A new market serving halal products has opened at 2705 Avenue Z, off East 27th Street… you know, just a block away from the 2812 Voorhies Avenue mosque, an area that opponents claimed has no Muslim residents.
Well, regardless, the Sheepshead Bay Halal Market has been open for a few weeks and looks well stocked. It replaces B&R Electronics & AC Service, the television and appliance repair shop that has been in this location for as long as I can remember. But, fret not, B&R is still alive and kicking – they’ve just moved around the corner to 2577 East 27th Street.
Good luck to the halal market and B&R in their new locations!
The not-so-long-rumored 7-Eleven on Sheepshead Bay Road is now open, serving up sugary frozen drinks and greasy taquitos to the commuter crowd.
Sheepshead Bites was the first to report the closing of McDonalds at 1509 Sheepshead Bay Road in September. The closing gave way to rumors that it would be a 7-Eleven, which turned out to be true. We checked in with local bodegas in October to see how they thought the new competition would hurt their bottom line. As it turned out, they think it will.
“It’s bad for local businesses that are already established,” said Ray Muhammad, a cashier at Bay Smoke Shop. “Another place that sells food, cigarettes and liquor.”
The 88,000-square-foot lot that houses Super Stop & Shop (1710 Avenue Y) has sold for $28.5 million, netting the largest price tag for real estate in the history of Sheepshead Bay.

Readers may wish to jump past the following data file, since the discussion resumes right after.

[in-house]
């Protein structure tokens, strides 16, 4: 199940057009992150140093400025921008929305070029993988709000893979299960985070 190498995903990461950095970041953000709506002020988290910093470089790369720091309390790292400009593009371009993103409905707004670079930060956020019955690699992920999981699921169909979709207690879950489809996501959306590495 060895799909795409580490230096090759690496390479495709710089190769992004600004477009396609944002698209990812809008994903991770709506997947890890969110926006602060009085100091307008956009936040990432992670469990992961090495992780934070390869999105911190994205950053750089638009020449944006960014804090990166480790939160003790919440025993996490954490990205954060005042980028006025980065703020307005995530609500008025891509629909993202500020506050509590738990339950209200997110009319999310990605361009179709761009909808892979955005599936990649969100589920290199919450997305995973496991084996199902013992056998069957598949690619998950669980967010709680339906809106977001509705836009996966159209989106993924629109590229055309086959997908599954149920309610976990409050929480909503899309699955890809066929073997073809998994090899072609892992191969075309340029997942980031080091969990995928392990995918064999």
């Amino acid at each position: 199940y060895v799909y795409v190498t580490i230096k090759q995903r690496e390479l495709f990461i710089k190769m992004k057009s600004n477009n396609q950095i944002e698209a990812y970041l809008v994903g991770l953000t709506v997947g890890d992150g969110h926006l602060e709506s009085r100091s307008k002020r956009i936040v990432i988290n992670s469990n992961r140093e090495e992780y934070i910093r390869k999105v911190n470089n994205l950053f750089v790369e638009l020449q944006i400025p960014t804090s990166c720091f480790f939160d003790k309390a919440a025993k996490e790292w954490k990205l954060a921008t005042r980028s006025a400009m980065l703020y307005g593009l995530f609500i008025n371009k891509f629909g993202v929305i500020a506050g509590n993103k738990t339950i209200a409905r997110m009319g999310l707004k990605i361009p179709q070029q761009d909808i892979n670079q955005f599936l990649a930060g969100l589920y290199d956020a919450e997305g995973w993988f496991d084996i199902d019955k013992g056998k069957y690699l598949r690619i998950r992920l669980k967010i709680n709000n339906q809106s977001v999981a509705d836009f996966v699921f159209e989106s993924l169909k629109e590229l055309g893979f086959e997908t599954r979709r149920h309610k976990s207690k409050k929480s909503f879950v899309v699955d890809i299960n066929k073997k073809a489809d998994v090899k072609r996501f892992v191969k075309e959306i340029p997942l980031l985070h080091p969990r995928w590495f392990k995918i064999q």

The property was sold by Connecticut-based real estate firm Feldco Development to a Florida-based LLC named Sands Brook, according to a report in The Real Deal.
The property includes the 54,000-square-foot, one story building with an outdoor parking lot.
Those worrying this might mean the end of another local supermarket following the demise of Pathmark on Nostrand Avenue need not worry, as Stop & Shop renewed their lease in 2005, securing its presence until 2030. The supermarket also holds ten 5-year renewal options, extending its presence through 2080. Stop & Shop opened in 1992.
On a side note, the future Marshalls location across the street was touted as part of the marketing materials for the property, showing the growth of commercial developments in the area. Station Plaza – which appears to have halted development before it even began – was not mentioned.
Clarification: When the supermarket opened in 1992, it was not yet named Stop & Shop. I believe it opened as Finest, which then became Edwards, and finally Stop & Shop. However, for all intents and purposes of identifying the tenant, all three are the same and the name changes were merely casualties of chains swallowing up chains – not different entities.
It’s always a heart-breaker for me when an establishment has been around so long that it becomes part of the landscape, then closes before I get around to that promise I made to myself to stop in and try it. Moscow on Hudson at 1920 Avenue U is one of those places.
I used to spend a lot of time on this stretch of Avenue U when I was in high school or visiting from college, and I’d always pass this Eastern European deli and bakery. I knew it was one of the oldest in the neighborhood – certainly one of the first Eastern European places I saw on Avenue U or in Sheepshead Bay generally – establishing itself at its small storefront much earlier than the later bazaars that serve up larger selections on plots with much larger square footage (see: Net Cost Market, Cherry Hill Gourmet, et cetera). I had planned to stop in for some pirozhki or salads or maybe smoked salmon, which I heard they had the freshest in the area.
But, alas, that will not happen. When I walked by last week – fully prepared to keep walking and visit it another day – some construction caught my eye and dragged the storefront out of the landscape and into focus. The gates were down, the innards were out. Moscow on Hudson is no more.